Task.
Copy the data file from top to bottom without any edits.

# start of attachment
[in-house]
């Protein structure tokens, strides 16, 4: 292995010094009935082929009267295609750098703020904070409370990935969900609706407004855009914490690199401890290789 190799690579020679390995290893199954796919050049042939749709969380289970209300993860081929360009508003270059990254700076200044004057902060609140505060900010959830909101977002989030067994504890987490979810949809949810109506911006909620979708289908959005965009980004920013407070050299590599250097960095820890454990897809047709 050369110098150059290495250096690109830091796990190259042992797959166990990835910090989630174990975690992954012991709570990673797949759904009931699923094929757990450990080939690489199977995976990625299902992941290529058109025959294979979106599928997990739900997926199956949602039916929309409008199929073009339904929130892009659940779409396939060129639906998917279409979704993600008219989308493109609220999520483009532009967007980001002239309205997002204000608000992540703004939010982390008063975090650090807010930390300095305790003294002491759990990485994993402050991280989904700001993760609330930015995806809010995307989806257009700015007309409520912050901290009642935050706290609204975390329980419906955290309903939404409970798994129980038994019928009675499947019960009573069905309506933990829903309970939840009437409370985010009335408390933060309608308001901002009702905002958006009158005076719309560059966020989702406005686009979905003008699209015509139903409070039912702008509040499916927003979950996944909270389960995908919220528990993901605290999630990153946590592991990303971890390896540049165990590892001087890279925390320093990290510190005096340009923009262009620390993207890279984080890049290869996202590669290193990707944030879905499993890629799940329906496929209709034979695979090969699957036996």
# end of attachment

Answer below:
[in-house]
């Protein structure tokens, strides 16, 4: 292995010094009935082929009267295609750098703020904070409370990935969900609706407004855009914490690199401890290789 190799690579020679390995290893199954796919050049042939749709969380289970209300993860081929360009508003270059990254700076200044004057902060609140505060900010959830909101977002989030067994504890987490979810949809949810109506911006909620979708289908959005965009980004920013407070050299590599250097960095820890454990897809047709 050369110098150059290495250096690109830091796990190259042992797959166990990835910090989630174990975690992954012991709570990673797949759904009931699923094929757990450990080939690489199977995976990625299902992941290529058109025959294979979106599928997990739900997926199956949602039916929309409008199929073009339904929130892009659940779409396939060129639906998917279409979704993600008219989308493109609220999520483009532009967007980001002239309205997002204000608000992540703004939010982390008063975090650090807010930390300095305790003294002491759990990485994993402050991280989904700001993760609330930015995806809010995307989806257009700015007309409520912050901290009642935050706290609204975390329980419906955290309903939404409970798994129980038994019928009675499947019960009573069905309506933990829903309970939840009437409370985010009335408390933060309608308001901002009702905002958006009158005076719309560059966020989702406005686009979905003008699209015509139903409070039912702008509040499916927003979950996944909270389960995908919220528990993901605290999630990153946590592991990303971890390896540049165990590892001087890279925390320093990290510190005096340009923009262009620390993207890279984080890049290869996202590669290193990707944030879905499993890629799940329906496929209709034979695979090969699957036996």